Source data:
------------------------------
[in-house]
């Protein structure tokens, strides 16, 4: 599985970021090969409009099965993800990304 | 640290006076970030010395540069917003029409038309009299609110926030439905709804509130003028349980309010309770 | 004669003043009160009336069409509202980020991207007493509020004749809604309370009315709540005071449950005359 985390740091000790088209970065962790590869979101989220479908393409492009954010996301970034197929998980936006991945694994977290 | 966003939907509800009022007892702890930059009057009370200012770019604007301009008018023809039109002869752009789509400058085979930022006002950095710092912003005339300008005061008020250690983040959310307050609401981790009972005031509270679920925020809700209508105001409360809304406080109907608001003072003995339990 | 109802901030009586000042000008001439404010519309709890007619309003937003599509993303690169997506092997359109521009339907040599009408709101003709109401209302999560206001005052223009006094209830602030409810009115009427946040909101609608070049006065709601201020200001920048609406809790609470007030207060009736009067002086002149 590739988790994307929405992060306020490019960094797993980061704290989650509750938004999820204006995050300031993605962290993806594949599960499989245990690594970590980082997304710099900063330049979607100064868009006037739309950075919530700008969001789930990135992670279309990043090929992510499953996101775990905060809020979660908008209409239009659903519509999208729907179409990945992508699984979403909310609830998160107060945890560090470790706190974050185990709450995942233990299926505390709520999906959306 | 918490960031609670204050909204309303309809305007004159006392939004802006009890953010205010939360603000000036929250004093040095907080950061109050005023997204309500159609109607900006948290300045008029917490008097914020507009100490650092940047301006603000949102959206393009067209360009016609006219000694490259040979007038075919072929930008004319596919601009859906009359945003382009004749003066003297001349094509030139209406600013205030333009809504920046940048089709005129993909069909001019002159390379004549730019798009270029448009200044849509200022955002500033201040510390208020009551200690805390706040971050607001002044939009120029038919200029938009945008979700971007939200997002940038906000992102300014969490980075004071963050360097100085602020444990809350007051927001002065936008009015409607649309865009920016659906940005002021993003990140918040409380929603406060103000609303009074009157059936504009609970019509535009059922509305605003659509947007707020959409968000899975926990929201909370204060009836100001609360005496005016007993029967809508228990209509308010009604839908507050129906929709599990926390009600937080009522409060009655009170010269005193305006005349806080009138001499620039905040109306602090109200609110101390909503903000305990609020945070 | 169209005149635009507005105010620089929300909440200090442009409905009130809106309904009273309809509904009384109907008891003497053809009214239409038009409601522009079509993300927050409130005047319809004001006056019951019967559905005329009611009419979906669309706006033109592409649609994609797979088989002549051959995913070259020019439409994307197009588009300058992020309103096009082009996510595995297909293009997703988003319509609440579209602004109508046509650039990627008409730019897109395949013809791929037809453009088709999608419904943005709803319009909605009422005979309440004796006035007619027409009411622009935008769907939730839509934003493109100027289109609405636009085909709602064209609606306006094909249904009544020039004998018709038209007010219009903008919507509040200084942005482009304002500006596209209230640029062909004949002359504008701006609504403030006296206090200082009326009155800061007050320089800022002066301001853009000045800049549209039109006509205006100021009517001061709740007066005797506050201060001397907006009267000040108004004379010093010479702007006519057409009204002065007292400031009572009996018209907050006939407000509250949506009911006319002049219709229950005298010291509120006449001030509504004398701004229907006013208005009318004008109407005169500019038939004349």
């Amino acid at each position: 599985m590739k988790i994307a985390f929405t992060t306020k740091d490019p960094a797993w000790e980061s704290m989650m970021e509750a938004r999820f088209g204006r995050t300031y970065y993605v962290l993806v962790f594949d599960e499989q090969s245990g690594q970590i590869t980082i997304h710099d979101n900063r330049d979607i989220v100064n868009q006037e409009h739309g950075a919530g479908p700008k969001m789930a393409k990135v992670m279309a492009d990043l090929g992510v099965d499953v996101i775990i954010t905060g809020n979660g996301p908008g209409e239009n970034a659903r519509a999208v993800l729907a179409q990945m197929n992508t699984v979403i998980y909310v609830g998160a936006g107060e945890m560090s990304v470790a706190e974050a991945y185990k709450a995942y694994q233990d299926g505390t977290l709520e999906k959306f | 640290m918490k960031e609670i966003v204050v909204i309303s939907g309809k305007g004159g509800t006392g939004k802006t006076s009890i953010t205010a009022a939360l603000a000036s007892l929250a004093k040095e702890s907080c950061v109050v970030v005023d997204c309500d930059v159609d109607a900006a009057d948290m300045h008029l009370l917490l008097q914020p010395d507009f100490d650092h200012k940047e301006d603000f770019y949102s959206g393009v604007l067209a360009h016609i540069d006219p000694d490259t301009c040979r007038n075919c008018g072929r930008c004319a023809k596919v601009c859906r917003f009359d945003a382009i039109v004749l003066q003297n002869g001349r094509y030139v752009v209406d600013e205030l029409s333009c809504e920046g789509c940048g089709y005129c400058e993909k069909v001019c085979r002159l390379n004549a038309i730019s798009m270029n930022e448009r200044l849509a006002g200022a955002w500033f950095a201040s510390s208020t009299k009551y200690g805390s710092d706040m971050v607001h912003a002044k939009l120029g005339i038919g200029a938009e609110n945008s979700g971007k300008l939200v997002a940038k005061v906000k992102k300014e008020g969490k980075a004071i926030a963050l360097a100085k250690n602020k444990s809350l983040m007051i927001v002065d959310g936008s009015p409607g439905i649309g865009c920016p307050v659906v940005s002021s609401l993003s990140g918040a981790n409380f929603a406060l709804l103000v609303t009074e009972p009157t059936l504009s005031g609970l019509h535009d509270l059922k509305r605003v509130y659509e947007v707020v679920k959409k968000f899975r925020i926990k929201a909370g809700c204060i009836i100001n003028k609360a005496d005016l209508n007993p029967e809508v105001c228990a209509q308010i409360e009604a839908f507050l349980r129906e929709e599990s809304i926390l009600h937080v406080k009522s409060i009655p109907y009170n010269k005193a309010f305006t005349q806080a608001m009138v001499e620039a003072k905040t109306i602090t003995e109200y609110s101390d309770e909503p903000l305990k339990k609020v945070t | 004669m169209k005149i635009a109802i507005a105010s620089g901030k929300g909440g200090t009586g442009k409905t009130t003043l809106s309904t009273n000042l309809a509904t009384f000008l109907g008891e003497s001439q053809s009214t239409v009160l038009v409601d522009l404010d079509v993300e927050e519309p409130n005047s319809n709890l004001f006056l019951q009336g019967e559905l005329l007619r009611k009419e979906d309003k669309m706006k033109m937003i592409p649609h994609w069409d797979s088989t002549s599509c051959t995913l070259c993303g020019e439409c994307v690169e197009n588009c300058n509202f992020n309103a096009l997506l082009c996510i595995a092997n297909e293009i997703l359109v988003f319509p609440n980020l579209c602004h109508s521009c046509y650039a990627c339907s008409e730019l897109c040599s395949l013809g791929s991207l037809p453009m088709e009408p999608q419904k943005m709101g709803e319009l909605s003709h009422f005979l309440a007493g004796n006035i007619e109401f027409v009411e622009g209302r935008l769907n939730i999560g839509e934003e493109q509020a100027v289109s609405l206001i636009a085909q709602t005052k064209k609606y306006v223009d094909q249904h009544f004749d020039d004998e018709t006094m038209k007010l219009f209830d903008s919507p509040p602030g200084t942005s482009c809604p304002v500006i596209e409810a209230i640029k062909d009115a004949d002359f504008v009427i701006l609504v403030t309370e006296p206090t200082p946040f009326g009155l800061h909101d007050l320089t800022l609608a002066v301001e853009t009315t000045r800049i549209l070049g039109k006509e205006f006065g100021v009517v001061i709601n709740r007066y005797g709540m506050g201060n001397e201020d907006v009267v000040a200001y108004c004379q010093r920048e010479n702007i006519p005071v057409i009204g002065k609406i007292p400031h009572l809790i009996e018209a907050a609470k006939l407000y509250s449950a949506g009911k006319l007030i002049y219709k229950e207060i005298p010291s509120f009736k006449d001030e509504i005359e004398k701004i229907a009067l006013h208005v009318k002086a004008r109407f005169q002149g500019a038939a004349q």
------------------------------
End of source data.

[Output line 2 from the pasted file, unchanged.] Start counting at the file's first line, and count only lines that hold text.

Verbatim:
């Protein structure tokens, strides 16, 4: 599985970021090969409009099965993800990304 | 640290006076970030010395540069917003029409038309009299609110926030439905709804509130003028349980309010309770 | 004669003043009160009336069409509202980020991207007493509020004749809604309370009315709540005071449950005359 985390740091000790088209970065962790590869979101989220479908393409492009954010996301970034197929998980936006991945694994977290 | 966003939907509800009022007892702890930059009057009370200012770019604007301009008018023809039109002869752009789509400058085979930022006002950095710092912003005339300008005061008020250690983040959310307050609401981790009972005031509270679920925020809700209508105001409360809304406080109907608001003072003995339990 | 109802901030009586000042000008001439404010519309709890007619309003937003599509993303690169997506092997359109521009339907040599009408709101003709109401209302999560206001005052223009006094209830602030409810009115009427946040909101609608070049006065709601201020200001920048609406809790609470007030207060009736009067002086002149 590739988790994307929405992060306020490019960094797993980061704290989650509750938004999820204006995050300031993605962290993806594949599960499989245990690594970590980082997304710099900063330049979607100064868009006037739309950075919530700008969001789930990135992670279309990043090929992510499953996101775990905060809020979660908008209409239009659903519509999208729907179409990945992508699984979403909310609830998160107060945890560090470790706190974050185990709450995942233990299926505390709520999906959306 | 918490960031609670204050909204309303309809305007004159006392939004802006009890953010205010939360603000000036929250004093040095907080950061109050005023997204309500159609109607900006948290300045008029917490008097914020507009100490650092940047301006603000949102959206393009067209360009016609006219000694490259040979007038075919072929930008004319596919601009859906009359945003382009004749003066003297001349094509030139209406600013205030333009809504920046940048089709005129993909069909001019002159390379004549730019798009270029448009200044849509200022955002500033201040510390208020009551200690805390706040971050607001002044939009120029038919200029938009945008979700971007939200997002940038906000992102300014969490980075004071963050360097100085602020444990809350007051927001002065936008009015409607649309865009920016659906940005002021993003990140918040409380929603406060103000609303009074009157059936504009609970019509535009059922509305605003659509947007707020959409968000899975926990929201909370204060009836100001609360005496005016007993029967809508228990209509308010009604839908507050129906929709599990926390009600937080009522409060009655009170010269005193305006005349806080009138001499620039905040109306602090109200609110101390909503903000305990609020945070 | 169209005149635009507005105010620089929300909440200090442009409905009130809106309904009273309809509904009384109907008891003497053809009214239409038009409601522009079509993300927050409130005047319809004001006056019951019967559905005329009611009419979906669309706006033109592409649609994609797979088989002549051959995913070259020019439409994307197009588009300058992020309103096009082009996510595995297909293009997703988003319509609440579209602004109508046509650039990627008409730019897109395949013809791929037809453009088709999608419904943005709803319009909605009422005979309440004796006035007619027409009411622009935008769907939730839509934003493109100027289109609405636009085909709602064209609606306006094909249904009544020039004998018709038209007010219009903008919507509040200084942005482009304002500006596209209230640029062909004949002359504008701006609504403030006296206090200082009326009155800061007050320089800022002066301001853009000045800049549209039109006509205006100021009517001061709740007066005797506050201060001397907006009267000040108004004379010093010479702007006519057409009204002065007292400031009572009996018209907050006939407000509250949506009911006319002049219709229950005298010291509120006449001030509504004398701004229907006013208005009318004008109407005169500019038939004349």